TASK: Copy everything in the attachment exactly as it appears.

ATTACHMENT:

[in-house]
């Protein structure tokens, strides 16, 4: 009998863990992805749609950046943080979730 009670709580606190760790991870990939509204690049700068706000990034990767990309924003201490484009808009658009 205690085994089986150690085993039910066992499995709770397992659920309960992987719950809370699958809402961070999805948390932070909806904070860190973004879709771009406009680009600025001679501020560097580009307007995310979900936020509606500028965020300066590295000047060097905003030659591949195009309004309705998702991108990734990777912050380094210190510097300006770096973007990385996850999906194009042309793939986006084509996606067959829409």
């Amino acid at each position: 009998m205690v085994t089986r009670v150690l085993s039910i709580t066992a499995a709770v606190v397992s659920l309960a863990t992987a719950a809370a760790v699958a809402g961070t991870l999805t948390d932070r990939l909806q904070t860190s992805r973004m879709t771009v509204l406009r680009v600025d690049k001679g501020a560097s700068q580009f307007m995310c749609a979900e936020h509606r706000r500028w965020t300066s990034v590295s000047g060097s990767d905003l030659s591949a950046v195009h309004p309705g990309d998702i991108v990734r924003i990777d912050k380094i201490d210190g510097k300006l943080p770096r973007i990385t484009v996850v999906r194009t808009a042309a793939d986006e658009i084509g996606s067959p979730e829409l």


[in-house]
């Protein structure tokens, strides 16, 4: 009998863990992805749609950046943080979730 009670709580606190760790991870990939509204690049700068706000990034990767990309924003201490484009808009658009 205690085994089986150690085993039910066992499995709770397992659920309960992987719950809370699958809402961070999805948390932070909806904070860190973004879709771009406009680009600025001679501020560097580009307007995310979900936020509606500028965020300066590295000047060097905003030659591949195009309004309705998702991108990734990777912050380094210190510097300006770096973007990385996850999906194009042309793939986006084509996606067959829409």
């Amino acid at each position: 009998m205690v085994t089986r009670v150690l085993s039910i709580t066992a499995a709770v606190v397992s659920l309960a863990t992987a719950a809370a760790v699958a809402g961070t991870l999805t948390d932070r990939l909806q904070t860190s992805r973004m879709t771009v509204l406009r680009v600025d690049k001679g501020a560097s700068q580009f307007m995310c749609a979900e936020h509606r706000r500028w965020t300066s990034v590295s000047g060097s990767d905003l030659s591949a950046v195009h309004p309705g990309d998702i991108v990734r924003i990777d912050k380094i201490d210190g510097k300006l943080p770096r973007i990385t484009v996850v999906r194009t808009a042309a793939d986006e658009i084509g996606s067959p979730e829409l």